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Rejection of anti-fascist bill upsets Russian Jewish leaders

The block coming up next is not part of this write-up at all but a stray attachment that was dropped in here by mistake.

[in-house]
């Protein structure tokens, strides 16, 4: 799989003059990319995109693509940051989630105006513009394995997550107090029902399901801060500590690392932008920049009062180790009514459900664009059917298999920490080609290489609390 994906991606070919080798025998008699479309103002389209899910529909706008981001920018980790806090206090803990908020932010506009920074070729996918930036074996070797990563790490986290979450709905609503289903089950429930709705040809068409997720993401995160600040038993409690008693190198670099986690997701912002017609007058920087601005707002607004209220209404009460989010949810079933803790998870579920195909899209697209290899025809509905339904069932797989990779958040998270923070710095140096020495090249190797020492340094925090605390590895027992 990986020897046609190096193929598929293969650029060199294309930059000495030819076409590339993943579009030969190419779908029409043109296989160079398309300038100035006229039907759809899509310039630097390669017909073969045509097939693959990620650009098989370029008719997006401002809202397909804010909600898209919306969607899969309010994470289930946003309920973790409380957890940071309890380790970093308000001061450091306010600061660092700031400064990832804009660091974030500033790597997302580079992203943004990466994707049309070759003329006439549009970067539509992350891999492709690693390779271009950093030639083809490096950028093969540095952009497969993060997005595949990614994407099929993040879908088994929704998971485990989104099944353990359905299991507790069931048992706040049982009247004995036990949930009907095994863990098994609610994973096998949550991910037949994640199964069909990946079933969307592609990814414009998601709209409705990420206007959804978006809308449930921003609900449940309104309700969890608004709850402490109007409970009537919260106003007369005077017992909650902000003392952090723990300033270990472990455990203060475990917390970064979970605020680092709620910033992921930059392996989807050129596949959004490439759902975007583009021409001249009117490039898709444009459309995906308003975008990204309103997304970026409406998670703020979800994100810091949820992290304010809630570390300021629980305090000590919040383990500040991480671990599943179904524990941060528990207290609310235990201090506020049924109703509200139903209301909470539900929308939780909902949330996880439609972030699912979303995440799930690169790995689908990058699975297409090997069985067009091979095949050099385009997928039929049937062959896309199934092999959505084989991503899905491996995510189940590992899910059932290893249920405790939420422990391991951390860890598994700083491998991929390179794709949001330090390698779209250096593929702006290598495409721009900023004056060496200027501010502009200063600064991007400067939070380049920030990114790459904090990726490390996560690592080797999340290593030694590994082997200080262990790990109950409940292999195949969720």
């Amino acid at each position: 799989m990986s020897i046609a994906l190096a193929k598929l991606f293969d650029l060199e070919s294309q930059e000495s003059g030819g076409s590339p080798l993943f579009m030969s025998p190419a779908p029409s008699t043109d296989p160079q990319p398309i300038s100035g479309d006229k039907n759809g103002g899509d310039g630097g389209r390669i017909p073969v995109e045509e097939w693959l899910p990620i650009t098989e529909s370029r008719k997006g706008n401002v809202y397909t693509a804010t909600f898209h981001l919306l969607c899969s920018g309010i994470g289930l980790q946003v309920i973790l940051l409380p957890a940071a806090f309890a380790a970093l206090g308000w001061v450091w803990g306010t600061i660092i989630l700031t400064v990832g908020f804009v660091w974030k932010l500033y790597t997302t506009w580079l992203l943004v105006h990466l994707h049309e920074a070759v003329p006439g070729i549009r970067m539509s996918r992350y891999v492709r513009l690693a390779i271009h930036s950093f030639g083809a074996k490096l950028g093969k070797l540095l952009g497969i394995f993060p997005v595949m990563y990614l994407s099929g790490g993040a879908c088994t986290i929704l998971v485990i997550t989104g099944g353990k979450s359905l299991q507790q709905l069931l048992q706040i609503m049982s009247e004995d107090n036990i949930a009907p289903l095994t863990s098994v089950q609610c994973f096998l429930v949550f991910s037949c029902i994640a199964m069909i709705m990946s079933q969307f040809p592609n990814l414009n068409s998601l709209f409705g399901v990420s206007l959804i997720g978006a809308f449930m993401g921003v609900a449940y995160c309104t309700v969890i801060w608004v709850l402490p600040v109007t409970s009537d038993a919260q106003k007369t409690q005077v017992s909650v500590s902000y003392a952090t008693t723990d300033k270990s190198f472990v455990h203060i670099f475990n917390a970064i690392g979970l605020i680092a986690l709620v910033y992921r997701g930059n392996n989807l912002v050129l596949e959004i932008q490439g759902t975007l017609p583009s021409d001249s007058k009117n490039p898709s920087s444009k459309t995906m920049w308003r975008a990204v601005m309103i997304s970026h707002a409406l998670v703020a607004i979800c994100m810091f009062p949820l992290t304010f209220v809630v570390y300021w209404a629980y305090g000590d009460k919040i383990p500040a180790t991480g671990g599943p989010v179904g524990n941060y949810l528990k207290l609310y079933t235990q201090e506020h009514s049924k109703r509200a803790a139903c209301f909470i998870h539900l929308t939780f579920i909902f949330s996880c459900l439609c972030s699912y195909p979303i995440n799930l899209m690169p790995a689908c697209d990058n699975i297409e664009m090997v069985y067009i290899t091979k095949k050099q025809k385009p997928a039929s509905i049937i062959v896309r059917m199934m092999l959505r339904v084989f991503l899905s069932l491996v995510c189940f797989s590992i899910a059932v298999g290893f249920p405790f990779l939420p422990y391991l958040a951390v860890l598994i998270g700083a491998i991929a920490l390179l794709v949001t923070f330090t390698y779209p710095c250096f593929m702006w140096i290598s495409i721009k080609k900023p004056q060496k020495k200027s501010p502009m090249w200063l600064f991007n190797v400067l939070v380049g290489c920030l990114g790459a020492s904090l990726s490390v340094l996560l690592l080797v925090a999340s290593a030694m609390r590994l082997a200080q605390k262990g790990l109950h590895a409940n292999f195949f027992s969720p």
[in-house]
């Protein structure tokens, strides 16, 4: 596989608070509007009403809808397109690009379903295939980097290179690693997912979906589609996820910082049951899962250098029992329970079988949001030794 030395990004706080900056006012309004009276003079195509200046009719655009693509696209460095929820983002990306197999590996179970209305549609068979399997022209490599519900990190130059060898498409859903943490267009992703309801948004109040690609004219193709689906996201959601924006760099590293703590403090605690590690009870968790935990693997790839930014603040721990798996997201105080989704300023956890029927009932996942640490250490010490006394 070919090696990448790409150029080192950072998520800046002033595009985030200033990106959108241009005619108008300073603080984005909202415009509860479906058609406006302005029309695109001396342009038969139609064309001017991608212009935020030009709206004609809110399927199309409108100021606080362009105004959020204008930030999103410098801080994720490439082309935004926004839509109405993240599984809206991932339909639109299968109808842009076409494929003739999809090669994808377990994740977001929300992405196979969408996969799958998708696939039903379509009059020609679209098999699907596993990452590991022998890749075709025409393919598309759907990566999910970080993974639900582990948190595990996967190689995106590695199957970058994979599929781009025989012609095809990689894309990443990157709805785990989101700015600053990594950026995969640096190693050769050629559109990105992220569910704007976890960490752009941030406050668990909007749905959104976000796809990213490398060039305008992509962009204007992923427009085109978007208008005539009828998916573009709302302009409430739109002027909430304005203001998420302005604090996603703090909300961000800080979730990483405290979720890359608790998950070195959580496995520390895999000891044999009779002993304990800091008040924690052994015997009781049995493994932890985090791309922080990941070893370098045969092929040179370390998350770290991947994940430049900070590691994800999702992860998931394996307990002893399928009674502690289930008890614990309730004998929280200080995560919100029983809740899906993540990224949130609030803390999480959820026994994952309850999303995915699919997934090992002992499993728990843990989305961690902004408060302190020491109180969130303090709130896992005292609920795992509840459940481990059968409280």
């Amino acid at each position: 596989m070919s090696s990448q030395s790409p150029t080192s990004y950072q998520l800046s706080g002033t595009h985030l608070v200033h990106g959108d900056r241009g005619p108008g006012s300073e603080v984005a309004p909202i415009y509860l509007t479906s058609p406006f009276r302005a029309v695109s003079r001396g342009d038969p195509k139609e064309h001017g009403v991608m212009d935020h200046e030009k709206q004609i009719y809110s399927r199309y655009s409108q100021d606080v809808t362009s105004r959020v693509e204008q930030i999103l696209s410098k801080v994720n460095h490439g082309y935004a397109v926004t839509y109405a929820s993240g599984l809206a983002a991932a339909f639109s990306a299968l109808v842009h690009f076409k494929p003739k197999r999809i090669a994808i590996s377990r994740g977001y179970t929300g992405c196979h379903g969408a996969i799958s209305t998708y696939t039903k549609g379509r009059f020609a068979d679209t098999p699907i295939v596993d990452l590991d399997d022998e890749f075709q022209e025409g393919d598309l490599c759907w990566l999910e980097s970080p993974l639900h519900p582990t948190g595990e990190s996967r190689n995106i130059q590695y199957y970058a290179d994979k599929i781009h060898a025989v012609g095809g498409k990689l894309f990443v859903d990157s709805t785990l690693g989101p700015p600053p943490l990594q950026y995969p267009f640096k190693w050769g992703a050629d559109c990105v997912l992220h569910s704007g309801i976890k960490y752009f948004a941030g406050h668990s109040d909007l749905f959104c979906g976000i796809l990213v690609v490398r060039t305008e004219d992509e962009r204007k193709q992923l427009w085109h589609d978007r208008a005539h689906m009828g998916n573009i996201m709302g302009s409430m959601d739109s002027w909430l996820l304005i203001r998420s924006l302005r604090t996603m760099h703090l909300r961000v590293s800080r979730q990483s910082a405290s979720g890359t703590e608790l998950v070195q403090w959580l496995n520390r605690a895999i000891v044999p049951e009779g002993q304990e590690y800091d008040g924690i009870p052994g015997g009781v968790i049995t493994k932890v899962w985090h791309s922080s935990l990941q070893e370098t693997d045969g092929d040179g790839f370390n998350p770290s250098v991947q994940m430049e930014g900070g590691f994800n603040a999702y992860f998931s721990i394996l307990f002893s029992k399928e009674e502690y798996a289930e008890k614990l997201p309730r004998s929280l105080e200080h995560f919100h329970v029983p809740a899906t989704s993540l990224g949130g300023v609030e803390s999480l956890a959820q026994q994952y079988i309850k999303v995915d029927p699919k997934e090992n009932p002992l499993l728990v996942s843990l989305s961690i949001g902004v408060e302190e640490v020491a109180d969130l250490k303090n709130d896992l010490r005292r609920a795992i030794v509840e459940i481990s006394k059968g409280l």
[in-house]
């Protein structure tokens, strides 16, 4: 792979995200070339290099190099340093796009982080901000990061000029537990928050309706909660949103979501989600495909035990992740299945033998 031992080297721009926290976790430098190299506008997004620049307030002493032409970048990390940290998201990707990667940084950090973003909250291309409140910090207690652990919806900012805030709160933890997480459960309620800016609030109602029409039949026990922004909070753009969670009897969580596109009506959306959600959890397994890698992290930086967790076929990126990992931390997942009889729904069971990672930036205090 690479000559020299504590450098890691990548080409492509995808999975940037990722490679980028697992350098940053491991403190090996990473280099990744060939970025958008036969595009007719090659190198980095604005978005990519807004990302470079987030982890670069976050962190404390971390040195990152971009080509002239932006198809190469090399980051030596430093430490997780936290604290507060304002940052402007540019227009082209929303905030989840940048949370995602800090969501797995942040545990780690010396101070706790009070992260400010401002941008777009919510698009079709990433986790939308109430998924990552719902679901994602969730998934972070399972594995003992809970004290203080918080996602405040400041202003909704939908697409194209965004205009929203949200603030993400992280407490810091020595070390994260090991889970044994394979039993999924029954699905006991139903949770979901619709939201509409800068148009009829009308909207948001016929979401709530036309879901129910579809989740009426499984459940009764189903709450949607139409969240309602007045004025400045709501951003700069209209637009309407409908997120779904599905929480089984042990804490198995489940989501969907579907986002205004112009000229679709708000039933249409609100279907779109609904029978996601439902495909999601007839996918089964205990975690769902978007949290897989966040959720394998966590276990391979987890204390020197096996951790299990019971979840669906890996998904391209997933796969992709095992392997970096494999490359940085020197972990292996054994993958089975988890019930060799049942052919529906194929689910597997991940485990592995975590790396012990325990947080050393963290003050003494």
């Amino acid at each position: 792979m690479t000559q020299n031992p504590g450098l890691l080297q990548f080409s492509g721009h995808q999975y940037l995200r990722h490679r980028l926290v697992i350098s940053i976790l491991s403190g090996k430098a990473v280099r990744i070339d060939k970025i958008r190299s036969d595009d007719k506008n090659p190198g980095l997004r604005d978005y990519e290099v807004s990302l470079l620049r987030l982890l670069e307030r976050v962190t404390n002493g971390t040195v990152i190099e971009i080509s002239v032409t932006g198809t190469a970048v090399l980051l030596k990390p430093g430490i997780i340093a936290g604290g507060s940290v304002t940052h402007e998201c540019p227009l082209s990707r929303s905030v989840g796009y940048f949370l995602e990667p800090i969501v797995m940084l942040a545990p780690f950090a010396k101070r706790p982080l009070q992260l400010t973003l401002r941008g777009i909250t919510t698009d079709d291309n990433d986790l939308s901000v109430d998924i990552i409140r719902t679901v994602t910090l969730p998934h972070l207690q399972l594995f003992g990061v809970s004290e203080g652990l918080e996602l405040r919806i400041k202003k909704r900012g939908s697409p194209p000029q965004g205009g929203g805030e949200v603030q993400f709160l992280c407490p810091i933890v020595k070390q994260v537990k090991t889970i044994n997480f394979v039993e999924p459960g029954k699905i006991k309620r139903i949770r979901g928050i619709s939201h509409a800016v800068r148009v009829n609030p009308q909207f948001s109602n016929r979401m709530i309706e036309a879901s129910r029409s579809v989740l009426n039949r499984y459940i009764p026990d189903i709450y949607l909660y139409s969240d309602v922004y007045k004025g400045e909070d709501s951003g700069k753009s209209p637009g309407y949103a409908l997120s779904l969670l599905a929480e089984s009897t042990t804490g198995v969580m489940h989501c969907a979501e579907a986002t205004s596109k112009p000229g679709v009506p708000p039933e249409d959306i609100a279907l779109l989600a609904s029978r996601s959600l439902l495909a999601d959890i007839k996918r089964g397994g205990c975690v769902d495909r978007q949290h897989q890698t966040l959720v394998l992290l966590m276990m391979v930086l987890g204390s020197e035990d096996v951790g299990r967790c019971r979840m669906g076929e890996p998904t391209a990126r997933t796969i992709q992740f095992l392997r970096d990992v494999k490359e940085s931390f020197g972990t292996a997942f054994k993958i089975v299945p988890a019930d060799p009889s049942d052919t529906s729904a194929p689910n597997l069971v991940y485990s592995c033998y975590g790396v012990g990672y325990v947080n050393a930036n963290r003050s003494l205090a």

MOSCOW, March 25 (JTA) — Russian Jewish leaders and anti-fascist activists are voicing deep concern over the lower house’s opposition to a measure to bar fascist propaganda. The bill was rejected last week by Communists and ultranationalists, who make up more than half of the Parliament’s lower house, known as the Duma. Some of the measure’s opponents described the bill as “Zionist.” A Jewish community activist in Moscow, Alla Gerber, said she doubted that the Duma would ever pass an anti-fascist bill. The Communist and ultranationalist majority “will never pass such bill because they are scared of the very term `fascism,’ ” said Gerber, a former member of the Duma. Gerber helped draft an anti-fascist measure in 1994, when such a measure was first proposed. Two readings of the bill considered last week had been approved earlier this year. But the Duma’s final approval was needed for it to ultimately pass. The measure included a new definition of fascism that would have made it easier to prosecute extremists. Russian ultranationalist Vladimir Zhirinovsky, a member of the Duma and leader of what is known as the Liberal Democratic Party, said Russian lawmakers should prevent the nation from becoming “an anti-fascist country like most of Europe.” Alexander Osovtsov, executive vice-president of the Russian Jewish Congress, said legislators sympathetic to Zhirinovsky “rejected the measure because a ban on fascist propaganda might be applied” to much of what they say. Earlier this year, some liberal politicians and anti-fascist activists criticized the bill, saying that it was vague and inaccurate. “If the bill was passed I would have been the first to urge [Russian President Boris] Yeltsin to nix it,” said Yevgeny Proshechkin, chairman of the Moscow-based Anti-Fascist Center. The proposed measure would not have barred fascist propaganda per se, but would have prohibited the use of fascist ideas and propaganda “for mass circulation,” Proshechkin said. He added that the measure also did not define “mass circulation.” Proshechkin pointed out that the Duma rejected the measure not because it was developed insufficiently, but because the ultranationalists and Communists do “not want to deal with this problem.” It was not clear whether liberal politicians and the Jewish community would take any other steps to have the Duma reconsider the bill. The Anti-Fascist Center has recently drafted a bill making Holocaust denial a crime, Proshechkin said. The Duma is expected to debate it later this year.